Boxing Defence Strategies


A good boxer must not only hit his opponent forcefully but he also must prevent as many opponent’s punches as possible. Several defence strategies and techniques are used to avoid the opponent’s punches. The most common ones include:

Slipping. This boxing defence strategy involves rotating the hips and shoulders to turn the chin to the side for the opponent’s punch pass next to the head. Slipping requires good reflexes and speed as well as an immediate counter attack or return to the upright position because it does not work against multiple punches. Slipping also leaves the body vulnerable to the opponent’s attack.

Bobbing and weaving. This manoeuvres involve bending of the knees and leaning the body either to the left or right side in order for the punch to pass above the head. When the punch has been avoided, the boxer returns to the upright position, finding himself either inside or outside the opponent’s extended arm.

Parrying and blocking. In order to prevent the opponent to hit the head or the body, the boxer can also use his hands, arms or shoulder to either deflect the punch (parrying) or take the punch (block). But just like slipping, parrying and blocking do not work for combination punches and do not protect the body.


Covering up. This strategy is similar to blocking and involves taking the punch. The boxer protects his head, chin and the body by holding the hands in front of the face and torso, and rotates the hips in order for the guard to intercept the incoming punches. This strategy, however, makes the boxer vulnerable to the punches from below.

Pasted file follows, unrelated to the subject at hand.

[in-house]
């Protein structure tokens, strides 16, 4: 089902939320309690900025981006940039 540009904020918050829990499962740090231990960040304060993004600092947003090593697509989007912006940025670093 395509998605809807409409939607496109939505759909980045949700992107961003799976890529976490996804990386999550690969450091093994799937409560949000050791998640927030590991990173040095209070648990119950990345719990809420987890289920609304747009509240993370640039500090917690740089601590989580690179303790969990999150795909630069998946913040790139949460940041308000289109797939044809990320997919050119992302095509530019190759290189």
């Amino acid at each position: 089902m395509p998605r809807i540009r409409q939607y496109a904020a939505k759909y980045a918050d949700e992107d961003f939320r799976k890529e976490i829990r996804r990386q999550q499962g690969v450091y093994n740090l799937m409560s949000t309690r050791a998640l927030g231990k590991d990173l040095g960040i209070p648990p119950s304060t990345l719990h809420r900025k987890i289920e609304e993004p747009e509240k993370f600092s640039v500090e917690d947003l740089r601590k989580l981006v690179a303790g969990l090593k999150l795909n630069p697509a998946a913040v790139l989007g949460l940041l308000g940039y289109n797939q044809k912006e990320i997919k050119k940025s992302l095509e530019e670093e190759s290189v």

Clinching. Officially banned by the boxing rules and sanctioned with deduct points in amateur boxing, clinching is seen quite often in professional boxing where it is highly unlikely to be sanctioned with deduct points. It is, however, quickly ended by the referee because it establishes a stalemate position. Clinching is performed when the distance between the competitors is too short to be able to throw effective punches. It involves grappling the opponent around his arms in order to prevent him from employing a punch.

Footwork. In addition to using the arms and body rotation to deflect or block the incoming punchers, all boxers also heavily rely on footwork to both attack and defend themselves from the opponent’s punches. Good footwork allows the boxer to move away and avoid the punch while keeping him in range to employ a counter punch. It is especially effective strategy against slower opponents, however, it poses a risk of throwing the boxer off balance if he fails to evade the punch.

Since none of the mentioned boxing defence strategies provides an ultimate protection against the opponent’s punches, a boxer typically always uses them in a combination with a counter attack. Without an immediate counter attack or return to the upright position, the boxer is vulnerable to potentially decisive strikes.